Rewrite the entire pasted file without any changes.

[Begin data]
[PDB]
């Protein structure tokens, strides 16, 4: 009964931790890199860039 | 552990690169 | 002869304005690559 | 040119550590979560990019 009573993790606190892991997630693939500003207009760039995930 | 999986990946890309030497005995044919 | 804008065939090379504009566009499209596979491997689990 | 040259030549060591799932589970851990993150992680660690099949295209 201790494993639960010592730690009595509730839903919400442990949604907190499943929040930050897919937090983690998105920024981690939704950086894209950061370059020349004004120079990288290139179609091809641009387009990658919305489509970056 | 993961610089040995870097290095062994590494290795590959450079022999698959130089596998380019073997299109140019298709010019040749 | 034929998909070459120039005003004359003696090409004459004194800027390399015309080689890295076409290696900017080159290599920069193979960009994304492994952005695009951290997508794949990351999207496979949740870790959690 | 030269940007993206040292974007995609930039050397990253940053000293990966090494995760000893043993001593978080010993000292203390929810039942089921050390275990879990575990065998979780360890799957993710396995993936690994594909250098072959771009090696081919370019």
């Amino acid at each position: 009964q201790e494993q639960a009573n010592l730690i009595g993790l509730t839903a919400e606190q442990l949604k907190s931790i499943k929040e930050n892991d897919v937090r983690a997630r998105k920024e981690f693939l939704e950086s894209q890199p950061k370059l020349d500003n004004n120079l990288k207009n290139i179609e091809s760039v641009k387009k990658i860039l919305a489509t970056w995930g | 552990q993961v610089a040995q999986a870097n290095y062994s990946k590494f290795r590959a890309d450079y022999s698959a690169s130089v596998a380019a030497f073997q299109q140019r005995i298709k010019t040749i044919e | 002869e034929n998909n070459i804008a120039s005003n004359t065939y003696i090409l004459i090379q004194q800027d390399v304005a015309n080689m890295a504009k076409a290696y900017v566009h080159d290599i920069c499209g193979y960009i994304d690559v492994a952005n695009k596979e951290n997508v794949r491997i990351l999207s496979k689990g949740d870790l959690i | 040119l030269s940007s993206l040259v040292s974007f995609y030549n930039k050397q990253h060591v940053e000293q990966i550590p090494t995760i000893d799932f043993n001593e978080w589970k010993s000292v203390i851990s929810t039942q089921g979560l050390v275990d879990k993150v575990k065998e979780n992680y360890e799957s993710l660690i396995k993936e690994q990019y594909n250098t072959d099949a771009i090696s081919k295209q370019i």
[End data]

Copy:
[PDB]
């Protein structure tokens, strides 16, 4: 009964931790890199860039 | 552990690169 | 002869304005690559 | 040119550590979560990019 009573993790606190892991997630693939500003207009760039995930 | 999986990946890309030497005995044919 | 804008065939090379504009566009499209596979491997689990 | 040259030549060591799932589970851990993150992680660690099949295209 201790494993639960010592730690009595509730839903919400442990949604907190499943929040930050897919937090983690998105920024981690939704950086894209950061370059020349004004120079990288290139179609091809641009387009990658919305489509970056 | 993961610089040995870097290095062994590494290795590959450079022999698959130089596998380019073997299109140019298709010019040749 | 034929998909070459120039005003004359003696090409004459004194800027390399015309080689890295076409290696900017080159290599920069193979960009994304492994952005695009951290997508794949990351999207496979949740870790959690 | 030269940007993206040292974007995609930039050397990253940053000293990966090494995760000893043993001593978080010993000292203390929810039942089921050390275990879990575990065998979780360890799957993710396995993936690994594909250098072959771009090696081919370019």
């Amino acid at each position: 009964q201790e494993q639960a009573n010592l730690i009595g993790l509730t839903a919400e606190q442990l949604k907190s931790i499943k929040e930050n892991d897919v937090r983690a997630r998105k920024e981690f693939l939704e950086s894209q890199p950061k370059l020349d500003n004004n120079l990288k207009n290139i179609e091809s760039v641009k387009k990658i860039l919305a489509t970056w995930g | 552990q993961v610089a040995q999986a870097n290095y062994s990946k590494f290795r590959a890309d450079y022999s698959a690169s130089v596998a380019a030497f073997q299109q140019r005995i298709k010019t040749i044919e | 002869e034929n998909n070459i804008a120039s005003n004359t065939y003696i090409l004459i090379q004194q800027d390399v304005a015309n080689m890295a504009k076409a290696y900017v566009h080159d290599i920069c499209g193979y960009i994304d690559v492994a952005n695009k596979e951290n997508v794949r491997i990351l999207s496979k689990g949740d870790l959690i | 040119l030269s940007s993206l040259v040292s974007f995609y030549n930039k050397q990253h060591v940053e000293q990966i550590p090494t995760i000893d799932f043993n001593e978080w589970k010993s000292v203390i851990s929810t039942q089921g979560l050390v275990d879990k993150v575990k065998e979780n992680y360890e799957s993710l660690i396995k993936e690994q990019y594909n250098t072959d099949a771009i090696s081919k295209q370019i």